When I was 13, I asked my dad if he would give me $100 if I lost 20 pounds. I got the idea from a friend who had just earned such a dieting reward from her own father.
My dad responded to my challenge and agreed.
Thus, I embarked on my very first diet, consisting of skipping breakfast, eating an unbuttered bagel for lunch, skimping on my dinner portion and drinking copious amounts of instant diet iced tea. I remember tracking my calories and trying to stay well below 1,000 per day.
Sure, I lost the 20 pounds, but at what cost to my health, not to mention my stomach lining?
All through adolescence and much of my adulthood I battled the threat of the dreaded flab – so frowned on in our society. All the while, I searched for the ideal eating plan that would finally, once and for all, stabilize my weight – preferably at a svelte level that matched the frames of movie stars.
I’d probably still be yo-yo dieting and starving myself on a regular basis, had I not stumbled into a community where whole foods and natural living were not just embraced, but practically revered.
I was also lucky enough to have my awareness raised early in adulthood about why our society idolizes the almighty god of thinness – especially in women. Unfortunately, knowledge does not always translate into behavior change – those childhood lessons about body image had been hammered in deeply. I’m still learning how to expunge them from my psyche. But that’s a whole other topic for a future post.
Although I began to eat more healthfully in my 20s, I still struggled with dissatisfaction at my body size. I eyed the slender bodies of friends and strangers with green eyes. How did they do it?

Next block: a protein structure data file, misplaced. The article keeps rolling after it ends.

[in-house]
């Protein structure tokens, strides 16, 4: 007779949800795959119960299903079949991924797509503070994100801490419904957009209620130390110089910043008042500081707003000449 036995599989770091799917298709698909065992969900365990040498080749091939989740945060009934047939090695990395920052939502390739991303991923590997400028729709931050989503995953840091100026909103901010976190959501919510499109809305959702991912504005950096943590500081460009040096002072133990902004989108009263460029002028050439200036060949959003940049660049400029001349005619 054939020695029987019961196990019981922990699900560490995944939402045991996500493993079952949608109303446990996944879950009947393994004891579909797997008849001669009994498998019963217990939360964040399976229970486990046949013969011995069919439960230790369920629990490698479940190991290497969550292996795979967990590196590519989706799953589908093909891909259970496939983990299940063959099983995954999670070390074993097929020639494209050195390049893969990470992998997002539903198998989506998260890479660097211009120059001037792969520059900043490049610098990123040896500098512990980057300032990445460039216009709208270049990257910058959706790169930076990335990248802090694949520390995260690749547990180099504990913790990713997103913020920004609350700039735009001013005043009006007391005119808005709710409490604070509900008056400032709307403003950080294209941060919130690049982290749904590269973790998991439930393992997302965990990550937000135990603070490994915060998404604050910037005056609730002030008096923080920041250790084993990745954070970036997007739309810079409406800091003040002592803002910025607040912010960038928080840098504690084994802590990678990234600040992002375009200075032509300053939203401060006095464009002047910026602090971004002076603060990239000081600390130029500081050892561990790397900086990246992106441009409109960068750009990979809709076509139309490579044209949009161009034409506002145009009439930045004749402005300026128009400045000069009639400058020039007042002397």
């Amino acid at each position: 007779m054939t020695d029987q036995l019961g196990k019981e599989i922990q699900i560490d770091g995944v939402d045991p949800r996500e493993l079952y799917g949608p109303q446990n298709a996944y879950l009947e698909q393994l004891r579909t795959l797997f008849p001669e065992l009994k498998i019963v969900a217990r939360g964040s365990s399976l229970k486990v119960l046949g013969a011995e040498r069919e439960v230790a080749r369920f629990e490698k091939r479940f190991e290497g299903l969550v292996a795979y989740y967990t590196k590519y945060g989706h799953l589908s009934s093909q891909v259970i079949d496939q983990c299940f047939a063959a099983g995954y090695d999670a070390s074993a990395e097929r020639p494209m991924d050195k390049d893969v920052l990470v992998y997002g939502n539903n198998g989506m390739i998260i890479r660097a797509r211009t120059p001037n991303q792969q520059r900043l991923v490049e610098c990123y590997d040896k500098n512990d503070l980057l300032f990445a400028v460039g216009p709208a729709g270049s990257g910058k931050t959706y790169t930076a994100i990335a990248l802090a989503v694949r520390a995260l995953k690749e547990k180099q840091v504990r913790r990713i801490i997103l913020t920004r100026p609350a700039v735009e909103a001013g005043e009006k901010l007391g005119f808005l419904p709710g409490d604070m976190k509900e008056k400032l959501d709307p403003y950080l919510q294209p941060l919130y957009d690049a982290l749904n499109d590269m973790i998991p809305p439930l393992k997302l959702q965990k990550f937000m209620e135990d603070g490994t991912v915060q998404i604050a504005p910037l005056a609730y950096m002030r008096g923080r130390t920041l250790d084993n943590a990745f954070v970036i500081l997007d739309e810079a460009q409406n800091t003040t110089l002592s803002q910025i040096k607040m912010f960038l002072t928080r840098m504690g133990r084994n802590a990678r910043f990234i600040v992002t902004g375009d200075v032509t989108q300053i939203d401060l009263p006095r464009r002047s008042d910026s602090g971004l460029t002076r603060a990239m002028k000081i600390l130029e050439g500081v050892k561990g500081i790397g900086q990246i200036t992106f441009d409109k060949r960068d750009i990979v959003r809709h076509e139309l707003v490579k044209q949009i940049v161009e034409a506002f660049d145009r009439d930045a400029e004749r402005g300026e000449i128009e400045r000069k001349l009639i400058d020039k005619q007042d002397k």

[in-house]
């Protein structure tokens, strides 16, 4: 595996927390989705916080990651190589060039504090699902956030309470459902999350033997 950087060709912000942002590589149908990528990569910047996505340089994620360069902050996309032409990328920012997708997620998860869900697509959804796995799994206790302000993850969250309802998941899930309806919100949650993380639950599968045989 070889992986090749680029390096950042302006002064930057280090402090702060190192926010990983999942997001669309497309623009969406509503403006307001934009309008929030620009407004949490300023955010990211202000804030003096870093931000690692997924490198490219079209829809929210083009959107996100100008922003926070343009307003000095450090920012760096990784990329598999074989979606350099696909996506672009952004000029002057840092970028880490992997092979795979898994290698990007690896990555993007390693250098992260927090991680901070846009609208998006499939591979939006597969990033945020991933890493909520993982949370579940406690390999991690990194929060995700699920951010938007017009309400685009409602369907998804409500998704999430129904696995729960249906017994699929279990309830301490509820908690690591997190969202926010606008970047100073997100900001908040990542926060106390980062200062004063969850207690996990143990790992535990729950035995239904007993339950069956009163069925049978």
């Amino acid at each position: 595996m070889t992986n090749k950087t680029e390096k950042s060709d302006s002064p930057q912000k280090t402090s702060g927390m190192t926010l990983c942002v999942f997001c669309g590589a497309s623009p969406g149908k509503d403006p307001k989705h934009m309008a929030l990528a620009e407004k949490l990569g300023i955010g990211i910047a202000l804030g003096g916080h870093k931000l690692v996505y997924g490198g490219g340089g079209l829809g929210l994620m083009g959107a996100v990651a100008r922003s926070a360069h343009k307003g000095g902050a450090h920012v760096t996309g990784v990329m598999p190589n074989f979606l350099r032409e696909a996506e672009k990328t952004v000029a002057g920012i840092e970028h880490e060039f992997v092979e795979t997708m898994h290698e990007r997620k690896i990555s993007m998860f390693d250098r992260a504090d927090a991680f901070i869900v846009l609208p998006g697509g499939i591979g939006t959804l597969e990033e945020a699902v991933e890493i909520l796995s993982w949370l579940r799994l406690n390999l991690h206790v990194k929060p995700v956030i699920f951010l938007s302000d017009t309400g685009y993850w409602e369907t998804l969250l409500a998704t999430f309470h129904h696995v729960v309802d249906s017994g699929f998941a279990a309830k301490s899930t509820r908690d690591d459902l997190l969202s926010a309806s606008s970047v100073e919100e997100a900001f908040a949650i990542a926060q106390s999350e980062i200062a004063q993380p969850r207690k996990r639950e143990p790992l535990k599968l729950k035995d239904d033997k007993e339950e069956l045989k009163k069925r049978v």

What was the best way to stay trim and feel energized? Macrobiotics? Raw Foods? Regular fasting? Vegetarianism?
The choices were endless, and I tried most of them: Eat Right for Your Type, The Zone, Fit or Fat, Weight Watchers, The Master Cleanse… I couldn’t understand why an eating plan that caused a friend to drop pounds and glow with health, would make me feel sick and miserable while the scale stubbornly refused to budge.
I remember getting so inspired one day, when an old friend wandered into my store. I hadn’t seen him in years and he positively radiated well being. His eyes sparkled, his skin glowed, he boasted about boundless energy and climbing mountains.
“What have you been doing?” I asked.
“I’ve been eating raw only for the last year and a half,” he responded. “In fact I’m opening a raw foods restaurant next month.”
Wow, I thought. Maybe raw foods is it!
But some weeks later, another former acquaintance stopped in the store. Her feet dragged and her long hair hung limp and lifeless. Her eyes were dull and her voice barely audible.
She looked like her feet weren’t even touching terra firma. And she needed help. She was sick with a staph infection that had been going on for weeks and was seeking herbal remedies.
Then she told me she’d been living in Hawaii and eating only raw foods for the last several months.
“I really don’t want to go back to eating cooked foods,” she breathed. “But now that I’m back here I’m really not feeling so good.”
Uh, time to put on a pot of heart soup, honey. And I told her as much. And gave up my plan to convert to raw foodism.
It took me decades to realize a simple truth: There is no perfect diet. We all have different physical constitutions. Every individual possesses their own unique body chemistry and must discover the nutrition regime that works best for them.
It’s not a very satisfying truth. It forces us to have to pay attention to our body’s responses, rather than just blindly follow some eating plan that has been promoted by someone else.
Today, even though I’m knocking on 50’s door, I’m happier with my weight and size than I ever have been.
Don’t get me wrong. It’s not perfect, there’s tons of room for improvement. Self-discipline has never been a strong point, and I still consume foods and beverages that that my wiser self knows I’d be better off without.